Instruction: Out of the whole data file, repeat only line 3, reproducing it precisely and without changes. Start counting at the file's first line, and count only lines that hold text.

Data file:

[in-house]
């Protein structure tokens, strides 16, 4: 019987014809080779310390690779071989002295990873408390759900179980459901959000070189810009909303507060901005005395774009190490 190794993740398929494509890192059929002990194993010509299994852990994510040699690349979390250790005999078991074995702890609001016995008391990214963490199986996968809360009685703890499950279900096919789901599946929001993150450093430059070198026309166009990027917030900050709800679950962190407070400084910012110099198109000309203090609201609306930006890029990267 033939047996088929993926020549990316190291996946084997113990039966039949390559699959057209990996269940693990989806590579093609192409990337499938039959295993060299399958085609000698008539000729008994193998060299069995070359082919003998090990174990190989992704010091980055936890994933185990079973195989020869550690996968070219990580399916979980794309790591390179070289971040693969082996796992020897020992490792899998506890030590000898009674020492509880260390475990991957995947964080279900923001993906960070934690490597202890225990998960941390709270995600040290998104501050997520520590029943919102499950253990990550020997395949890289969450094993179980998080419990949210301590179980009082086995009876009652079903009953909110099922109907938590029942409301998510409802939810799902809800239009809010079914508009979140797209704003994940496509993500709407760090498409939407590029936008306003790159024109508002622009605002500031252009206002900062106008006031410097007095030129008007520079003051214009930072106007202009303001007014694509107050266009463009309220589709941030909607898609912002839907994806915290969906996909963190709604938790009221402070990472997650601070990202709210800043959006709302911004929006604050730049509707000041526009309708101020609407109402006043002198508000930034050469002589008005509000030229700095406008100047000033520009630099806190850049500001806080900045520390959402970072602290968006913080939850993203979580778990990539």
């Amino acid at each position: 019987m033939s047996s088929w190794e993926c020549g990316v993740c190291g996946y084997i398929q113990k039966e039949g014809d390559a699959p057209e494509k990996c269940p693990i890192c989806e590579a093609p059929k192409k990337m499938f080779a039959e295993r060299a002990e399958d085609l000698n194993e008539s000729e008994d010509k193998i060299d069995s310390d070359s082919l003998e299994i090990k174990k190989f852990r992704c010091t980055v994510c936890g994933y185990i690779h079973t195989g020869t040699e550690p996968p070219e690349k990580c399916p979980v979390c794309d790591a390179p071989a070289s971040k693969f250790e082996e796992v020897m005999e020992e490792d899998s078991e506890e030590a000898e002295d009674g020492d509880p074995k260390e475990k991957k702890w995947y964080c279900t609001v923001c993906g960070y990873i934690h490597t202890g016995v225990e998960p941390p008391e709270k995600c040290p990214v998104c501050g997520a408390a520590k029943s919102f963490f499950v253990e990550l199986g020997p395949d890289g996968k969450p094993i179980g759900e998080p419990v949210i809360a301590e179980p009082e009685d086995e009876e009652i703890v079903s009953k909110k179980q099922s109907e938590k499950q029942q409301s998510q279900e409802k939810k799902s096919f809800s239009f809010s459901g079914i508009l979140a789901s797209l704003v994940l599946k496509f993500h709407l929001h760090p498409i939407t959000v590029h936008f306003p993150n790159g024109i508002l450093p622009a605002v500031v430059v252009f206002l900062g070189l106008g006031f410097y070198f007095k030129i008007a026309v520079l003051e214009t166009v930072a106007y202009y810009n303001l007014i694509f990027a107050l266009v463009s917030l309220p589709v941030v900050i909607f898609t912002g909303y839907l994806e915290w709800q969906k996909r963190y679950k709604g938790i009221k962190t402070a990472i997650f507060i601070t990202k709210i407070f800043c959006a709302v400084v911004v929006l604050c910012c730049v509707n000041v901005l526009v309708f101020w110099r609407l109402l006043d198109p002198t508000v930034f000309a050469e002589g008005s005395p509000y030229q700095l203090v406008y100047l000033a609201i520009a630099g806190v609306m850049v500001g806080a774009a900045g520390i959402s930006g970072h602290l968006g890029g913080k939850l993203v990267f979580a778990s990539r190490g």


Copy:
């Amino acid at each position: 019987m033939s047996s088929w190794e993926c020549g990316v993740c190291g996946y084997i398929q113990k039966e039949g014809d390559a699959p057209e494509k990996c269940p693990i890192c989806e590579a093609p059929k192409k990337m499938f080779a039959e295993r060299a002990e399958d085609l000698n194993e008539s000729e008994d010509k193998i060299d069995s310390d070359s082919l003998e299994i090990k174990k190989f852990r992704c010091t980055v994510c936890g994933y185990i690779h079973t195989g020869t040699e550690p996968p070219e690349k990580c399916p979980v979390c794309d790591a390179p071989a070289s971040k693969f250790e082996e796992v020897m005999e020992e490792d899998s078991e506890e030590a000898e002295d009674g020492d509880p074995k260390e475990k991957k702890w995947y964080c279900t609001v923001c993906g960070y990873i934690h490597t202890g016995v225990e998960p941390p008391e709270k995600c040290p990214v998104c501050g997520a408390a520590k029943s919102f963490f499950v253990e990550l199986g020997p395949d890289g996968k969450p094993i179980g759900e998080p419990v949210i809360a301590e179980p009082e009685d086995e009876e009652i703890v079903s009953k909110k179980q099922s109907e938590k499950q029942q409301s998510q279900e409802k939810k799902s096919f809800s239009f809010s459901g079914i508009l979140a789901s797209l704003v994940l599946k496509f993500h709407l929001h760090p498409i939407t959000v590029h936008f306003p993150n790159g024109i508002l450093p622009a605002v500031v430059v252009f206002l900062g070189l106008g006031f410097y070198f007095k030129i008007a026309v520079l003051e214009t166009v930072a106007y202009y810009n303001l007014i694509f990027a107050l266009v463009s917030l309220p589709v941030v900050i909607f898609t912002g909303y839907l994806e915290w709800q969906k996909r963190y679950k709604g938790i009221k962190t402070a990472i997650f507060i601070t990202k709210i407070f800043c959006a709302v400084v911004v929006l604050c910012c730049v509707n000041v901005l526009v309708f101020w110099r609407l109402l006043d198109p002198t508000v930034f000309a050469e002589g008005s005395p509000y030229q700095l203090v406008y100047l000033a609201i520009a630099g806190v609306m850049v500001g806080a774009a900045g520390i959402s930006g970072h602290l968006g890029g913080k939850l993203v990267f979580a778990s990539r190490g």